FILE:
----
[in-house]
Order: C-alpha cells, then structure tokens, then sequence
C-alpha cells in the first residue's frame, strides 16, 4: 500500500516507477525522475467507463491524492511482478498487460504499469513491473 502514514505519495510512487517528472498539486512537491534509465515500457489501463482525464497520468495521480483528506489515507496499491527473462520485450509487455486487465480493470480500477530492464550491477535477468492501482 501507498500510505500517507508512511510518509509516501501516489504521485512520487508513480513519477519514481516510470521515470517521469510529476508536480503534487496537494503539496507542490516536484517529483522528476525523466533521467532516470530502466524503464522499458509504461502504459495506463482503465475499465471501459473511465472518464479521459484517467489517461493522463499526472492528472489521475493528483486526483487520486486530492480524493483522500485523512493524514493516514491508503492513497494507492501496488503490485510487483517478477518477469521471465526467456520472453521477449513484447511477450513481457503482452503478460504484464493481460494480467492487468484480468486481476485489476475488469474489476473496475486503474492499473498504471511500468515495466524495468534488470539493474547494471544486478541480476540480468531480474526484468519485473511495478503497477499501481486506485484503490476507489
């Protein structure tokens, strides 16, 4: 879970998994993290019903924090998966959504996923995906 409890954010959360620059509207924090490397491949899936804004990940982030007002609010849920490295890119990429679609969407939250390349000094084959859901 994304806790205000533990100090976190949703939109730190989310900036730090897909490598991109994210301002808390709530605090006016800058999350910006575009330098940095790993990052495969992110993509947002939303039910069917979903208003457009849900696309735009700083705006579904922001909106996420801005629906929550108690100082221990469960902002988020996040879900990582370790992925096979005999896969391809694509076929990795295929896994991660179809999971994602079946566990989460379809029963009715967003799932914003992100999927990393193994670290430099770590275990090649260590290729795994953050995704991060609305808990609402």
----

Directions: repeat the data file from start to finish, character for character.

[in-house]
Order: C-alpha cells, then structure tokens, then sequence
C-alpha cells in the first residue's frame, strides 16, 4: 500500500516507477525522475467507463491524492511482478498487460504499469513491473 502514514505519495510512487517528472498539486512537491534509465515500457489501463482525464497520468495521480483528506489515507496499491527473462520485450509487455486487465480493470480500477530492464550491477535477468492501482 501507498500510505500517507508512511510518509509516501501516489504521485512520487508513480513519477519514481516510470521515470517521469510529476508536480503534487496537494503539496507542490516536484517529483522528476525523466533521467532516470530502466524503464522499458509504461502504459495506463482503465475499465471501459473511465472518464479521459484517467489517461493522463499526472492528472489521475493528483486526483487520486486530492480524493483522500485523512493524514493516514491508503492513497494507492501496488503490485510487483517478477518477469521471465526467456520472453521477449513484447511477450513481457503482452503478460504484464493481460494480467492487468484480468486481476485489476475488469474489476473496475486503474492499473498504471511500468515495466524495468534488470539493474547494471544486478541480476540480468531480474526484468519485473511495478503497477499501481486506485484503490476507489
């Protein structure tokens, strides 16, 4: 879970998994993290019903924090998966959504996923995906 409890954010959360620059509207924090490397491949899936804004990940982030007002609010849920490295890119990429679609969407939250390349000094084959859901 994304806790205000533990100090976190949703939109730190989310900036730090897909490598991109994210301002808390709530605090006016800058999350910006575009330098940095790993990052495969992110993509947002939303039910069917979903208003457009849900696309735009700083705006579904922001909106996420801005629906929550108690100082221990469960902002988020996040879900990582370790992925096979005999896969391809694509076929990795295929896994991660179809999971994602079946566990989460379809029963009715967003799932914003992100999927990393193994670290430099770590275990090649260590290729795994953050995704991060609305808990609402």